Wednesday, April 11, 2012

Metal Alloys

I have so many people come to me with questions about what metal works under patinas and what doesn't, I thought it might be helpful to compile information and post sources I can refer them to for their own learning.

With authentic patinas (ie; not a paint but a reaction forced by heat and moisture) you need to know what metal you are trying to alter.
Metal alloys are numerous, complex and a lot of them do not suit my purposes for jewelry design and patina application.
Here is a list from Wikipedia;

But let me break down the most relevant info;
ferrous and non-ferrous.
Ferrous metal refers to iron; this rusts. Which is cool and artsy but I feel is unsafe to wear, although others have pointed out that there is no harm, unless under very specific circumstances.
(Steel is also ferrous metal and will rust under traditional acid based patinas.)

Non-ferrous is not iron.
Simple enough, right?
These are the 3 main, easily accessible, treatable and wearable metals to apply traditional patinas to; 
Copper = Pure
Brass = Copper and Zinc
Bronze =  Copper and Tin

But why do the traditional patina solutions work so well on some brass pieces and not so great on others?
Because many manufactures are trying to save money and include more zinc in their brass alloy than copper,which doesn't develop natural pigmentation like the sublime copper does and is a ferrous metal.

The dye oxides will work over any metal that can be heated to 200 degrees;
Dye oxide is a different solution altogether. Think of it like liver of sulfur with a dye colorant added.
It changes your metals appearance through heat and moisture but can be removed through heavy sanding.
Pewter works under the dye oxides but it can melt easily so you must have good concentration as you apply your heat in the form of fire (craft embossing guns are good alternatives to butane and propane heat sources).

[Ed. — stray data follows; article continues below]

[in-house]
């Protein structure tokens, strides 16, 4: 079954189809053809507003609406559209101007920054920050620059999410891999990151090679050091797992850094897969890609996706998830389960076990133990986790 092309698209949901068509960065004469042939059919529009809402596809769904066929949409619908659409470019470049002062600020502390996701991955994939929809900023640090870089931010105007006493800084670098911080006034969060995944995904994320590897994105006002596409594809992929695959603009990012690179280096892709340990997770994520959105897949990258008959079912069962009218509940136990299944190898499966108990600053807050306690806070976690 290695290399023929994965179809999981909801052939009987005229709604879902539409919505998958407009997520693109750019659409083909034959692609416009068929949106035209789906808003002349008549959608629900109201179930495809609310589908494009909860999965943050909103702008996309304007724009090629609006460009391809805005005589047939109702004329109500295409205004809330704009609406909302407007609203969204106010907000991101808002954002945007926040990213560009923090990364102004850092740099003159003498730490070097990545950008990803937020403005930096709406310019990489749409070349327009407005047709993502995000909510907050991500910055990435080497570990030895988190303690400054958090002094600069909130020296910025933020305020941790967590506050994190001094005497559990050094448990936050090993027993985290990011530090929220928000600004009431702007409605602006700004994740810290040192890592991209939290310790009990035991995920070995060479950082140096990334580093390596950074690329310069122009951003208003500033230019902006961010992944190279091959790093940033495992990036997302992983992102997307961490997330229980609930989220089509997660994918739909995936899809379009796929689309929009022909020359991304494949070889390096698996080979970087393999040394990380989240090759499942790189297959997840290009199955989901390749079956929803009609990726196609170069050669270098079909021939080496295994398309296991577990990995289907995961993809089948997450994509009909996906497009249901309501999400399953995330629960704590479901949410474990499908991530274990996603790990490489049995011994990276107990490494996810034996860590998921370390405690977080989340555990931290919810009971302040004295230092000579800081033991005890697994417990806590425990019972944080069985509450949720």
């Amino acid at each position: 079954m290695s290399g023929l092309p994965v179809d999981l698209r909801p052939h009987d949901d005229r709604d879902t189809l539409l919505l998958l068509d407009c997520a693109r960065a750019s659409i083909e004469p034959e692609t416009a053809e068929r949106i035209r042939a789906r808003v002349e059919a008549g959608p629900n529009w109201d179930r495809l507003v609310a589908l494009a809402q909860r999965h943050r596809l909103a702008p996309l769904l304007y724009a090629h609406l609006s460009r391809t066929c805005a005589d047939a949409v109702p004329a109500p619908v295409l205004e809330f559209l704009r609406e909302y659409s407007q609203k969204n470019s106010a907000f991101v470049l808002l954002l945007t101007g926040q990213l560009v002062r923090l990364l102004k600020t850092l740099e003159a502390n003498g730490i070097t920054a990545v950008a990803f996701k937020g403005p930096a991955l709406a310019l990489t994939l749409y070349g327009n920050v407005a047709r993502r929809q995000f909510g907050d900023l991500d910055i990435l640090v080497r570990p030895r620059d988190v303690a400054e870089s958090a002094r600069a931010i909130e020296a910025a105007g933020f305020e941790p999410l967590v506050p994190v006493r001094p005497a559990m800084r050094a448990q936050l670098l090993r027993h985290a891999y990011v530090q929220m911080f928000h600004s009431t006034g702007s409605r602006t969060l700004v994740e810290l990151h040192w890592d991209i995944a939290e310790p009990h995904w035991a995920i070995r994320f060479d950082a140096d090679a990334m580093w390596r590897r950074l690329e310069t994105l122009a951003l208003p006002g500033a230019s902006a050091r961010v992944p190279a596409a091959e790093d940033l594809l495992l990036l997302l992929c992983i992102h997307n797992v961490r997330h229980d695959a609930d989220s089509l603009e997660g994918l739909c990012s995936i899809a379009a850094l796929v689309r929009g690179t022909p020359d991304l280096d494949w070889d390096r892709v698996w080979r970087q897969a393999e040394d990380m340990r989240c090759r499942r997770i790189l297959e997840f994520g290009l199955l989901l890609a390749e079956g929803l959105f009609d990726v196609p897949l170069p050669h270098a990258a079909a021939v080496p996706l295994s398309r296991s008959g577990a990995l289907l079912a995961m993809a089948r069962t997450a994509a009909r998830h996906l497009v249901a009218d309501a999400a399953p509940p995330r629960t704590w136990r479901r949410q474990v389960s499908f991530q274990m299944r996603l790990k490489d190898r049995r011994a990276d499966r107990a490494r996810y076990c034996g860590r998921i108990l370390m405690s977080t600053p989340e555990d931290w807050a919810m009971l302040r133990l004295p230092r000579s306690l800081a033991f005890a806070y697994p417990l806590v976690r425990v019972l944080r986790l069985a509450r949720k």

I personally prefer to not use the Universal patinas on metals other than copper, bronze or brass because they are very thick and coat the metal rather than bond to it like heating the 3 metal types named above. 
But the manufacture states that the Universal patinas CAN be used over ANY metal.

 There is a big to-do about nickel and I do not work with it so I can say I do not work with it.
Here is a short paragraph on nickel metal and toxicity;

To the customers asking if I sell Toxic and Lead Based items;
Absolutely not! 
Perhaps you are thinking about snippets of things you have heard about mass produced re-fined metal components.
Please reference the article listed above to better inform yourself of what you should be on the look out for.
(Each of my listings state what type of metal is used, once you have a better understanding of metal and toxicity, you will see I work with metals that do not have any concern.)

Thank you for letting me go on about some of the more boring things to do with patina work.
If this has confused or overwhelmed you, there is always a cheaper, faster, easier way to add color to metal than to use authentic patinas. We can be sure there is always a big name company looking to profit off the latest artisan based trends that makes the result we want all that much easier to attain.
Much Love & Respect,


  1. Not boring at all and a very good discussion of the base metals. Thank you.

  2. Funny that you should mention this today. I had a big stash of brass chain that I salvaged from some old jewelry of my grandmothers. At first I tried liver of sulpher and then I remembered it doesn't work on brass. So I got out my torch and have been trying that. Although it is tough to get the color even. Plus red hot seems to be the key.

    I did not know that about the iron and the botulism.

    Great post today and thanks again.

    1. Roberta, I should have done more research before stating rust causes botulism, it was something I thought of as fact but had never looked up the information myself only trusting the health inspector who stated you should never let rust form on toilet seats because it can cause botulism.

      My main point was to NOT use traditional patinas over steel or iron as they create rust, which I do not feel is safe to suggest to people to wear or sell.